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When women speak out for all

Hanna Barczyk for The Boston Globe

A s scholars of women’s history, we are aware of times in our past when advocates for women’s rights and advocates for black rights competed against one another. But not this time. We need look no further than Elizabeth Warren’s historic silencing on the floor of the Senate last week. A white woman rose to read the words of Coretta Scott King, words that reminded us of the racist history of the new attorney general, Senator Jeff Sessions, who, as US attorney in Alabama, “used the awesome power of his office” according to King, “in a shabby attempt to intimidate and frighten elderly black voters.”

For us biographers, the electrifying moment when Senator Mitch McConnell silenced Elizabeth Warren recalled another proud moment in women’s history, the day in 1838 when Angelina Grimke took the podium at the Massachusetts Legislature and became the first woman in US history to address an American legislative body. The subject then, as in the case of Elizabeth Warren, was the rights of African-Americans — in that case, specifically, “the great and solemn subject of American slavery.”

“I feel that I owe it to the suffering slave,” Grimke told the Assembly, “and to the deluded master, to my country and the world, to do all that I can to overturn a system of complicated crimes, built up upon the broken hearts and prostrate bodies of my countrymen in chains, and cemented by the blood and sweat and tears of my sisters in bonds.” Grimke, on that occasion, was treated a little better than Elizabeth Warren 150-odd years later. Though interrupted three times by hissing, she was eventually allowed to take the Speaker’s desk and finish her eloquent plea.

Of course, it was easier to allow the brave Angelina Grimke a platform. Unlike Senator Elizabeth Warren, Angelina Grimke could only present a petition, signed by 20,000 women. She had the right neither to vote nor to hold office. Senator Warren has both, and the Internet besides. For that we must be grateful. Women do have a voice now, and they are using it. Even among Republicans, who have been consistently spineless, two women, Susan Collins of Maine and Lisa Murkowski of Alaska, voted against the shockingly unqualified Betsy DeVos to become secretary of education.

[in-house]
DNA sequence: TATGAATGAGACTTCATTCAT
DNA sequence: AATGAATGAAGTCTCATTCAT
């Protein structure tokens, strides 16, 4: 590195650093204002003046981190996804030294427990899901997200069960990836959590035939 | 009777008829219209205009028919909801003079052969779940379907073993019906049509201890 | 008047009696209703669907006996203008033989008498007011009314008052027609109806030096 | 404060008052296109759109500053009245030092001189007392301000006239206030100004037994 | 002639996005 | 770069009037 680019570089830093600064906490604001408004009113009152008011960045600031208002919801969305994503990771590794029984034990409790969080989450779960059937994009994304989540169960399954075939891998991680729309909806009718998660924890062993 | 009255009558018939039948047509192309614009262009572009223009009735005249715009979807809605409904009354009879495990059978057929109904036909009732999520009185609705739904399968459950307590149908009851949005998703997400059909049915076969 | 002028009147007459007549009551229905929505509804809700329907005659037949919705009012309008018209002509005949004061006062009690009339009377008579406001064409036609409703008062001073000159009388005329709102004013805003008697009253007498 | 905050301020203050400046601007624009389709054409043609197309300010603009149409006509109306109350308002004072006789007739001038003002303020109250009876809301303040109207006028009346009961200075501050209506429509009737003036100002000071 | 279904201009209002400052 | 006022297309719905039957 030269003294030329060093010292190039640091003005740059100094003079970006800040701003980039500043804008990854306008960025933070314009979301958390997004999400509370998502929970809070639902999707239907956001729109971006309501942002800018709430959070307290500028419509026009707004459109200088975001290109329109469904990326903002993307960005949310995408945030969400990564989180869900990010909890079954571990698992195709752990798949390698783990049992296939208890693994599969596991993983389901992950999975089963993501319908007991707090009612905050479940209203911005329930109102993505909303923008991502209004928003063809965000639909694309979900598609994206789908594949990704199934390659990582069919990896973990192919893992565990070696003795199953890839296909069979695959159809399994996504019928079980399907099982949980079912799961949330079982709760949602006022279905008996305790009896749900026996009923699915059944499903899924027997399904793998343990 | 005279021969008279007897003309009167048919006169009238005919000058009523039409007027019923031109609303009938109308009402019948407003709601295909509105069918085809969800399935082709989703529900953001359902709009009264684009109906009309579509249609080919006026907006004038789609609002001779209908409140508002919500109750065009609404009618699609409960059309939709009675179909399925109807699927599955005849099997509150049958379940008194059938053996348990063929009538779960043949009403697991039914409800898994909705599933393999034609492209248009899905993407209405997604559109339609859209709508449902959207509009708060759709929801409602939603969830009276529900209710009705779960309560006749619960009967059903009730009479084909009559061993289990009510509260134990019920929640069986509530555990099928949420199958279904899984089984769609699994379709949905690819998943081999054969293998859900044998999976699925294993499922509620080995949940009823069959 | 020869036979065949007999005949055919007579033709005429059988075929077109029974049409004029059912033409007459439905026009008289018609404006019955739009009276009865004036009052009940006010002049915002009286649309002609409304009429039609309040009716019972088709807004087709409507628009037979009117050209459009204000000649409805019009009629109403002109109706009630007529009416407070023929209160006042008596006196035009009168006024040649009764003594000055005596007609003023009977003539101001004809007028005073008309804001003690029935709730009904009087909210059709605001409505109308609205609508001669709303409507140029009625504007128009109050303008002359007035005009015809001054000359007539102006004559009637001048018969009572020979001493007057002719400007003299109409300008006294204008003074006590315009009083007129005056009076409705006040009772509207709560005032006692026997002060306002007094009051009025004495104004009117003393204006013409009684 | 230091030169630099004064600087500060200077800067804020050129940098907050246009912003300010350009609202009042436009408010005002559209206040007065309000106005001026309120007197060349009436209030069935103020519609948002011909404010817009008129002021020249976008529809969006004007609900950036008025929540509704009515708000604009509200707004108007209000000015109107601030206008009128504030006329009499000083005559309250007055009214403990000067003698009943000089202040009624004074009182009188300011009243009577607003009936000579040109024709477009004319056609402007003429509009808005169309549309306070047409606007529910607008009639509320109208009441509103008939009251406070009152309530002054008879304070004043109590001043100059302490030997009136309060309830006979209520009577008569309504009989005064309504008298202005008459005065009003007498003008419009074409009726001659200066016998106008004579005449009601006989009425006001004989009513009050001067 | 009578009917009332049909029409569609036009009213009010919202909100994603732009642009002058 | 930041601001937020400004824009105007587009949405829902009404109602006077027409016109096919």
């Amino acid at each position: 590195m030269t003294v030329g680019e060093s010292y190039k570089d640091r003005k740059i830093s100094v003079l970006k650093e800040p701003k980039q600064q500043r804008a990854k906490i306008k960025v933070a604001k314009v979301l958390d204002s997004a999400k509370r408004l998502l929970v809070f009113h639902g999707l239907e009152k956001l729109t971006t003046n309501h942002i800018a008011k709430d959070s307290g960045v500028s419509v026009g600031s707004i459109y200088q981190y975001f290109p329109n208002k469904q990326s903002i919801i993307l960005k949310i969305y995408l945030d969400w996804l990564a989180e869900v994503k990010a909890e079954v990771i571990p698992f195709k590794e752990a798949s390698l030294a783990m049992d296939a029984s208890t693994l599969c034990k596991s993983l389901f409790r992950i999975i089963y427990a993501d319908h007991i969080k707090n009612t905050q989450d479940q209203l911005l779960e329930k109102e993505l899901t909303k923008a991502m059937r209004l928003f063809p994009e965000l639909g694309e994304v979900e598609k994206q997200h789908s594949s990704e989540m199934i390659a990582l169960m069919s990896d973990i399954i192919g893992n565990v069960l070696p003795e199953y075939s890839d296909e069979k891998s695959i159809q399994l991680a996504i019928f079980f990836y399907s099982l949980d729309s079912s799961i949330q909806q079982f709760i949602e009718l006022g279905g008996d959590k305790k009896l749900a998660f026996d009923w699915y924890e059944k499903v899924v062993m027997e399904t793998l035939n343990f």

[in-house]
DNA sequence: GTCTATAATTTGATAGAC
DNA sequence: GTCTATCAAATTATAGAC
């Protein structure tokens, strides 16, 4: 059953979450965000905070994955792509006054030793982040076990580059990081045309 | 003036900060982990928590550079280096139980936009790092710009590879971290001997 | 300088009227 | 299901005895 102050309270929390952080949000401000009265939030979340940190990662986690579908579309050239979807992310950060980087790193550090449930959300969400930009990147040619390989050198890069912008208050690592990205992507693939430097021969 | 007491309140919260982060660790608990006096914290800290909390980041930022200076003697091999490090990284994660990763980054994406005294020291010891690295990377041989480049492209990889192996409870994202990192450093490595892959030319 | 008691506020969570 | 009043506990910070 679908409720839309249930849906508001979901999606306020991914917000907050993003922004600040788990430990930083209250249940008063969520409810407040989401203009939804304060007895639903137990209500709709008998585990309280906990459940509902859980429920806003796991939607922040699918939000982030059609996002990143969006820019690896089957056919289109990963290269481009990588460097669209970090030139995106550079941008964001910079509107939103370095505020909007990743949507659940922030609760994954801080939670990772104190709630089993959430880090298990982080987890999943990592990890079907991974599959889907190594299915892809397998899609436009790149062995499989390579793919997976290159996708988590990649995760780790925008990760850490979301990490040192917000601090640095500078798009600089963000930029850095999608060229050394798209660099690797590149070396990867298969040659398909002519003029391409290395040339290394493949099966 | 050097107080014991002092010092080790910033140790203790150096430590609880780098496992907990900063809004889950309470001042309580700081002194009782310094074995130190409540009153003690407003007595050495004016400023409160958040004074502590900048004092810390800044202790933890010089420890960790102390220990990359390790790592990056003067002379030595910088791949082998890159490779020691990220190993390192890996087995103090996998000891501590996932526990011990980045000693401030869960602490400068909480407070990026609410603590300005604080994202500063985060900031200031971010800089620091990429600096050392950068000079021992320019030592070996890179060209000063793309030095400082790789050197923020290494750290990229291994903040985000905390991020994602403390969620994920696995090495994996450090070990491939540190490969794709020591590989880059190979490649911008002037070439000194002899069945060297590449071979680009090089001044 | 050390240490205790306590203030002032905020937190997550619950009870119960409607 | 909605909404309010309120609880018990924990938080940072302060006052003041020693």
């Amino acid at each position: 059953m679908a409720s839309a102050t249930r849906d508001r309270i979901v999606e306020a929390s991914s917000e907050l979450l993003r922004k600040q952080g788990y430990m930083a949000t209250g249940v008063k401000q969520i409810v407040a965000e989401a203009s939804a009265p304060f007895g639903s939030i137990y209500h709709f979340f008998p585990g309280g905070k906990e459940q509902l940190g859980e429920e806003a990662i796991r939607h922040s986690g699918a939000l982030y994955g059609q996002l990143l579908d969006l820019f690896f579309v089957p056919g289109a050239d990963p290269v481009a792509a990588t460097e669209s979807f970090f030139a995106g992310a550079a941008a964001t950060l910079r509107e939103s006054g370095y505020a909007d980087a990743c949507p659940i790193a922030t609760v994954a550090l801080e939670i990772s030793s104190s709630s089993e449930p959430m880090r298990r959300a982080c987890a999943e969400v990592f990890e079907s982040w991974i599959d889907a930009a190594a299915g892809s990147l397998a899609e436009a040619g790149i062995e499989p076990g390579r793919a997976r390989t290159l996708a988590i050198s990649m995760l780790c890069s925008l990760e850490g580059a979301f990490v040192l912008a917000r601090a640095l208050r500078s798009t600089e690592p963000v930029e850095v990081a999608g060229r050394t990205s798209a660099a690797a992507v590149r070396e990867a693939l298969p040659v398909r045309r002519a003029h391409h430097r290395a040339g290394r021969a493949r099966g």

Trump’s relentless efforts to divide us by race, by religion, by ethnicity, by differences of every kind, have unleashed a fury of protest, with a rich mix of women leading the way. The pink pussy hats, which overflowed the broad avenues of Washington and filled city squares around America and across the world the day after his inauguration, sent a defiant message to Trump and all others who demean women. It was a march about reproductive rights, but it was also a march about shielding vulnerable immigrants and protecting endangered black lives. Men were there too, joining in a call and response: “My life, my choice,” chanted the women. “Her life, her choice,” answered the men. This is an inclusive movement. “No hate, no bigotry, no Muslim registry,” Alicia Keyes called out at the Washington march, “everyone with a bellybutton must agree.”


For us, as for many other women, there is a lingering anger simmering beneath our protests — an anger about the manner in which Hillary Clinton was defeated. Even before we learned that the Russians were targeting her campaign, even before James Comey raised that late and false e-mail alarm, we witnessed the misogyny that has always plagued strong women. Her voice, her laugh, her clothes, her earnestness — all were fair game. The fact that she knew what she was talking about should have been reassuring. Instead, it made many Americans uneasy. Now we’re left with the disastrous result: Donald Trump.

The danger of Donald Trump’s position of power in the White House is sinking in around the world. The cover of Germany’s Der Spiegel, perhaps the most important of Europe’s news magazines, depicts Trump holding up the severed head of the Statue of Liberty. The snuffed-out torch of the Statue is on the cover of the current New Yorker. But Lady Liberty is not dead yet. She’s just gotten a big jolt of adrenaline from the women who took to the streets on Jan. 21. And an additional jolt from Elizabeth Warren, who rose on the Senate floor last week to speak up for our one, indivisible, nation.


Susan Quinn, Joyce Antler, Megan Marshall, Frances Malino, Lois Rudnick, Judith Tick, and Roberta Wollons are biographers. Among them, they have published over 30 books, mostly in women’s history.